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Last October I needed to travel from Chattanooga (home) to Memphis for a conference. Having just bought the Vee, I decided to drive it there . . . and a little further after the conference.

Bon Voyage pic



Day 1. Chattanooga to Memphis via U.S. 72. Left a little later than I planned since I had no idea leaving the key in the ignition would drain a battery. Drove through my first thunderstorm at night on a pitch black road through rural N. Alabama and N. Mississippi. No pics of the lightning.

-- couple days in Memphis for the conference --

Gus' fried chicken is the bomb.



So are Rendezvous dry rubbed ribs.



And another fine eating establishment in Cooper-Young Memphis with Margaritas- Cafe Ole.



Back on the road after the conference I took U.S. 64 westward but got bored. I ended up taking a northwesterly tack toward Batesville, through Heber Springs and into the Ozark National Forest.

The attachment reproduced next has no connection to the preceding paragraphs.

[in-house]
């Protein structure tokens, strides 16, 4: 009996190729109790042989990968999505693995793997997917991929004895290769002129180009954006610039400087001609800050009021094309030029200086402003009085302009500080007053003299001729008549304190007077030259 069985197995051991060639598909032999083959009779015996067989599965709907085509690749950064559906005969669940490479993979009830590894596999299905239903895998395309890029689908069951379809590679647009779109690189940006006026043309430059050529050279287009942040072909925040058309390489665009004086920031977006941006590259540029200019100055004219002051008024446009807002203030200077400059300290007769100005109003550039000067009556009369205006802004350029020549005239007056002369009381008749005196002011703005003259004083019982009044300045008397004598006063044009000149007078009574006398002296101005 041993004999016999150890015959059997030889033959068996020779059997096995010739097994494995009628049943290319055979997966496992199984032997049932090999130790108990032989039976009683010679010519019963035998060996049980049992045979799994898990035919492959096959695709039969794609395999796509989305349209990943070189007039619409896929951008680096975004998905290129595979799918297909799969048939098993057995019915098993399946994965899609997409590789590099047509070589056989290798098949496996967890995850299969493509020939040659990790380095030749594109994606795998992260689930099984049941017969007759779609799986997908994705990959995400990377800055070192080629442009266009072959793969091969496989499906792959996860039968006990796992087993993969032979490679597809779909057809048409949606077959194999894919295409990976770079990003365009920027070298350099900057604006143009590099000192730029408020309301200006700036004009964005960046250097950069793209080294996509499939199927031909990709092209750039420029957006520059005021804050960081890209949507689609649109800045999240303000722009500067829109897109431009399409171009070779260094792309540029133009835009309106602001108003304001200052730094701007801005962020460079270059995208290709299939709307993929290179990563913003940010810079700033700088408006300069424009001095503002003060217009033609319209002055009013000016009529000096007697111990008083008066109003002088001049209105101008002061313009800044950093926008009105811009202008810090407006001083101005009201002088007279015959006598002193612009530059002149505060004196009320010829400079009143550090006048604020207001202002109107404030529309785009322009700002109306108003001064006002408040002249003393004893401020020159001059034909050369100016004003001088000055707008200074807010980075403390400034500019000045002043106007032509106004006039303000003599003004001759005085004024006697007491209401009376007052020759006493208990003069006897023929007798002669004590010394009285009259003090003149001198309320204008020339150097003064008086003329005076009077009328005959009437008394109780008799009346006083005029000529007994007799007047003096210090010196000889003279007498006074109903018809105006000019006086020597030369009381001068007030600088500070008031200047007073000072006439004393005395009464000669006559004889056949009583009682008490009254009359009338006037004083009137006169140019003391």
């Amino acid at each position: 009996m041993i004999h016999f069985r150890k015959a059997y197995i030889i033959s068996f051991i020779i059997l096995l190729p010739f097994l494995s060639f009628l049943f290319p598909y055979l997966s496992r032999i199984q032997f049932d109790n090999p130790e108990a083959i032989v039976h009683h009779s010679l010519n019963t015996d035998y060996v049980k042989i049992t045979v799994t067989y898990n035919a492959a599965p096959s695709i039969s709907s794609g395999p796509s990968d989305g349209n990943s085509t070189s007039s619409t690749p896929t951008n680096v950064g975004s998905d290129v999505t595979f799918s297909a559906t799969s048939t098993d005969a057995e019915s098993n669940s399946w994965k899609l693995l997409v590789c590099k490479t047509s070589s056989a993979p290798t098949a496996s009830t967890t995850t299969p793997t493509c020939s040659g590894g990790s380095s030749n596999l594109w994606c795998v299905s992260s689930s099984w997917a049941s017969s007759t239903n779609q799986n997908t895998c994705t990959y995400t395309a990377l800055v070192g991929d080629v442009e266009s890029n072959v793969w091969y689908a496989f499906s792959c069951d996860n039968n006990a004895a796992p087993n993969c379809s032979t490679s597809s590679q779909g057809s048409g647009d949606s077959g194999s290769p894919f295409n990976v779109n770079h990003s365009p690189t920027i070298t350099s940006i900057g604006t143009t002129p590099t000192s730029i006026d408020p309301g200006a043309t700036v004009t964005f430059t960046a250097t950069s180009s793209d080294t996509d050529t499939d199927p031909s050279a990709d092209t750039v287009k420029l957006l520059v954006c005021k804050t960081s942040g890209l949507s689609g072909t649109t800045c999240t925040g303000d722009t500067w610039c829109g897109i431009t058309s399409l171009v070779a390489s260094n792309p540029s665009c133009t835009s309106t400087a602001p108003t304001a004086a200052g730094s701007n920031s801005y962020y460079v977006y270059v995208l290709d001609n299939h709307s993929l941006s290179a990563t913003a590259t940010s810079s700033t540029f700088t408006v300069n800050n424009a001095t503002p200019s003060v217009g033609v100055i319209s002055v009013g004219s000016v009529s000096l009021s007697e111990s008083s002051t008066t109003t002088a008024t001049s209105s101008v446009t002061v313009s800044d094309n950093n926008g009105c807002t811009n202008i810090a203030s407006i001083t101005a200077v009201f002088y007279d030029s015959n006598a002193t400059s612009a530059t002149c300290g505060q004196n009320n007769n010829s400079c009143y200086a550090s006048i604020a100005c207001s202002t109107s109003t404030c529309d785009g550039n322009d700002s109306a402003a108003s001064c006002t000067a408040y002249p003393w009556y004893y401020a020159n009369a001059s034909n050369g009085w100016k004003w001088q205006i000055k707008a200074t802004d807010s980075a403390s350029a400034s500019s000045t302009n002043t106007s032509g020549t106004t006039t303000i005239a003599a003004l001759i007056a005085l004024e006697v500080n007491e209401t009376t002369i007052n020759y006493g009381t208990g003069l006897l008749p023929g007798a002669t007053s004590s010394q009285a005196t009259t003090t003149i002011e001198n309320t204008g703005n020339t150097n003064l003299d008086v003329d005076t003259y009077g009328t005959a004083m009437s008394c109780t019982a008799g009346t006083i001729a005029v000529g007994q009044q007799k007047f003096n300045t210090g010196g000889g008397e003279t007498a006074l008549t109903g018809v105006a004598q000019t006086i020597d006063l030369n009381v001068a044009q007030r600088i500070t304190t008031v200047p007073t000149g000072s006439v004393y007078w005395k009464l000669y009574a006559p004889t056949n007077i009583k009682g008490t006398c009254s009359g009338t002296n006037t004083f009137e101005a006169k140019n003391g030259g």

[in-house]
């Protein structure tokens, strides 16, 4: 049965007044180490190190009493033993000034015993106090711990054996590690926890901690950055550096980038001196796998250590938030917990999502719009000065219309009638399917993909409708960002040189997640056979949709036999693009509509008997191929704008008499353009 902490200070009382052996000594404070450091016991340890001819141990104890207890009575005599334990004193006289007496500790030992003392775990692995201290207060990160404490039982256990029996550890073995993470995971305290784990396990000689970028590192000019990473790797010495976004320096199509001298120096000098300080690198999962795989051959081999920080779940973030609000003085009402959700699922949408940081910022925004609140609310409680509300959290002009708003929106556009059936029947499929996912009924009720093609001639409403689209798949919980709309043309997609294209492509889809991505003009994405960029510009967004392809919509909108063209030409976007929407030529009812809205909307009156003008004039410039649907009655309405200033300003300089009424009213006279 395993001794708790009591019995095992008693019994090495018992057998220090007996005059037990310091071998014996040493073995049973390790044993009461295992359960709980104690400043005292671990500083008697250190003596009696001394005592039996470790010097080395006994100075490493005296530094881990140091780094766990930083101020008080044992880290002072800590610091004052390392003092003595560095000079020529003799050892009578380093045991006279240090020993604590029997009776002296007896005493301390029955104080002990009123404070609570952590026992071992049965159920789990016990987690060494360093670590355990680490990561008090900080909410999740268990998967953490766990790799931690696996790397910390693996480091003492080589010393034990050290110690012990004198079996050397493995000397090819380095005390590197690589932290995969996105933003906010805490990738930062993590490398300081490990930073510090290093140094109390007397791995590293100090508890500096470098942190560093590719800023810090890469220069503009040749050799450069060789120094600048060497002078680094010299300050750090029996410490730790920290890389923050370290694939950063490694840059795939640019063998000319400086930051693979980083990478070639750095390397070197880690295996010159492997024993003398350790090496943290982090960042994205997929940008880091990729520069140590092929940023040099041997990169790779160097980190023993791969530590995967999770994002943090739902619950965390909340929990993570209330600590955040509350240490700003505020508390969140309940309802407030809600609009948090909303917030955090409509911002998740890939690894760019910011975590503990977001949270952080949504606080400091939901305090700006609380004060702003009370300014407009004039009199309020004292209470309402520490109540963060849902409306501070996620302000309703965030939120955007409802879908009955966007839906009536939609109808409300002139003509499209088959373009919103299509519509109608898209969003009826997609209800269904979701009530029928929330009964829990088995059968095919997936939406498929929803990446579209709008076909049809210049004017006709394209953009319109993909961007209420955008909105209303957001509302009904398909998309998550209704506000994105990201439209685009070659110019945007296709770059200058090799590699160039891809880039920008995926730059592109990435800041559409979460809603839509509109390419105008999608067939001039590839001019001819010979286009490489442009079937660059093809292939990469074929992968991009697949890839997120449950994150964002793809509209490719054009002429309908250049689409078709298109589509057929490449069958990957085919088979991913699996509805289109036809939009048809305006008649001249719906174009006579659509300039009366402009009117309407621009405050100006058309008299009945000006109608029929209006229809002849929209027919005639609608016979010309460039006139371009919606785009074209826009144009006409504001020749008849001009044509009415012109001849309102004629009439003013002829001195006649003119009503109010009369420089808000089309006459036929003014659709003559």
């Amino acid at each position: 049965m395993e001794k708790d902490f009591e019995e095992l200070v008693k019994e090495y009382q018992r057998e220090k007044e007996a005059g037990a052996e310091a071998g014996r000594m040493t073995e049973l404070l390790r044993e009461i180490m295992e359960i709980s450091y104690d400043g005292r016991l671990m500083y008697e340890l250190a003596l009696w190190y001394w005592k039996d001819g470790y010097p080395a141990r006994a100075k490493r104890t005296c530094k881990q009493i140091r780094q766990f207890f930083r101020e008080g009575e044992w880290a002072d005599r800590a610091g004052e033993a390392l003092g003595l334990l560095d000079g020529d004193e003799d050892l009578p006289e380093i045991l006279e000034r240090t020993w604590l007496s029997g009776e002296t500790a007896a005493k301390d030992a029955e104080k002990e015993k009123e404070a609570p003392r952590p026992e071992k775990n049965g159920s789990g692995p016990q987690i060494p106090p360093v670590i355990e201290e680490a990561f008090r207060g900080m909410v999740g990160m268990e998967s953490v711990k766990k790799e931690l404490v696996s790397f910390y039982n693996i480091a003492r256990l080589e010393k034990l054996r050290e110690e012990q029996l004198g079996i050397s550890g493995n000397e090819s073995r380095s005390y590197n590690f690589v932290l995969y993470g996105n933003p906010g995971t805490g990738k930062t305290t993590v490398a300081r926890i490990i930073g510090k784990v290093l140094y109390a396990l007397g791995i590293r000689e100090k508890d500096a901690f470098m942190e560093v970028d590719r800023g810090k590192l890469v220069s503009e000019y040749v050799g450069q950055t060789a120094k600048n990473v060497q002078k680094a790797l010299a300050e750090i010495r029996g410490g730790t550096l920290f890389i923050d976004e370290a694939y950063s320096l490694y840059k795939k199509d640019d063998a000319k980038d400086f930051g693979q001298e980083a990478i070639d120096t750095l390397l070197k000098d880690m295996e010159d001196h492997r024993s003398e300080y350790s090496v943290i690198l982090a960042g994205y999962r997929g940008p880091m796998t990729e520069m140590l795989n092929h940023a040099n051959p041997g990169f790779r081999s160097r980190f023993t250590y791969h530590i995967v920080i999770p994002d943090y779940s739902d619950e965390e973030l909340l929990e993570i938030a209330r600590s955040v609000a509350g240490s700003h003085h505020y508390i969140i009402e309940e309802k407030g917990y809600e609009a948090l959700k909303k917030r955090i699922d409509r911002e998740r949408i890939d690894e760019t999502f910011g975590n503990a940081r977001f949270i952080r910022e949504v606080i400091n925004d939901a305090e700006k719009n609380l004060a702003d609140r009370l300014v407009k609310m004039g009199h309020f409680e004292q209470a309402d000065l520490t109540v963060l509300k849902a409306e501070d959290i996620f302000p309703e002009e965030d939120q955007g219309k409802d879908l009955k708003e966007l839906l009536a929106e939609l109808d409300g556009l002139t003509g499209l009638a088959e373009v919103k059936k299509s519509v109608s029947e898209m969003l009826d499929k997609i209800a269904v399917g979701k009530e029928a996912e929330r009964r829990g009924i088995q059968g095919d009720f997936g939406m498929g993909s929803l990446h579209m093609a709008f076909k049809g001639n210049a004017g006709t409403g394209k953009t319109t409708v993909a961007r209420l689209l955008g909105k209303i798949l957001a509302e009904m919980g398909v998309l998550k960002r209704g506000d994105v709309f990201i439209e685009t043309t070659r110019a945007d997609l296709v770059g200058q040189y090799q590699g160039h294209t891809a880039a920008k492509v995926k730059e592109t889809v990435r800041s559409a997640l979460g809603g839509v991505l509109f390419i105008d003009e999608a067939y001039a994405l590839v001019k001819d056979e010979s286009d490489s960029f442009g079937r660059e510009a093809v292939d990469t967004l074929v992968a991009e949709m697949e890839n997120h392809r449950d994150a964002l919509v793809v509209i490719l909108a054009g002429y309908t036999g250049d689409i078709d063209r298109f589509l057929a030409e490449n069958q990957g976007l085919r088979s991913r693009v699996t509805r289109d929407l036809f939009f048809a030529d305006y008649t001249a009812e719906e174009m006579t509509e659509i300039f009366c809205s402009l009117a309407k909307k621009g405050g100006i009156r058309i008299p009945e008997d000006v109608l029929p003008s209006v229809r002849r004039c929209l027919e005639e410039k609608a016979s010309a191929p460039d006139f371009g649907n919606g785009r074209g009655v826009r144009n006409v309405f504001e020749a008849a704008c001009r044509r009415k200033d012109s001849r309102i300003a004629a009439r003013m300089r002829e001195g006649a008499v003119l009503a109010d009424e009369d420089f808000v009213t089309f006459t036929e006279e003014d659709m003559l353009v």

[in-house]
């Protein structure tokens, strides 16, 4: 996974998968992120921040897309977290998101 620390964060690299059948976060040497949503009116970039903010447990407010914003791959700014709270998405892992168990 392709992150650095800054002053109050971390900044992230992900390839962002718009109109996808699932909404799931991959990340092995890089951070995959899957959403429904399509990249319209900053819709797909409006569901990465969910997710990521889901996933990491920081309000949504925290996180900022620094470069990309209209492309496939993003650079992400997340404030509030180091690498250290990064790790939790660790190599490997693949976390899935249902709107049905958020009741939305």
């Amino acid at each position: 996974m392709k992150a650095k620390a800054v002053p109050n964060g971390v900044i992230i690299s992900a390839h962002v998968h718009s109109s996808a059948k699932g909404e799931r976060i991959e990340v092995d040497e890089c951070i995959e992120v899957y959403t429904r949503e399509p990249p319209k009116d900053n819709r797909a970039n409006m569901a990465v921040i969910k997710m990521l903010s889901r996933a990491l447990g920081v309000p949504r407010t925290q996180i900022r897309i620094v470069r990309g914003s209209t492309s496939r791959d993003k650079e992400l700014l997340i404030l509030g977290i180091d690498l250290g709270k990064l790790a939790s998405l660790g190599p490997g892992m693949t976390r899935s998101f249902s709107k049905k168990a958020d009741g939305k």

Here's a pic close to Hector, AR after coming out of the mountains.



From there I took the superslab I-40 over to Ozark, AR (first real experience opening the bike up to see what it would do) and got dinner at a second rate steakhouse. No free advertisement for that meal.

Next, back through the twisties North to Huntsville, AR and then West into Fayetteville, AR home of the Razorbacks. It was Friday night in a real nice college town. No pics. It was a real nice college town.

Back on the bike - getting late. West on U.S. 412 through another little sliver of national Forest. Found a place for "dispersed camping." Threat of overnight rain. Pitched the tent.

Morning after - first campsite.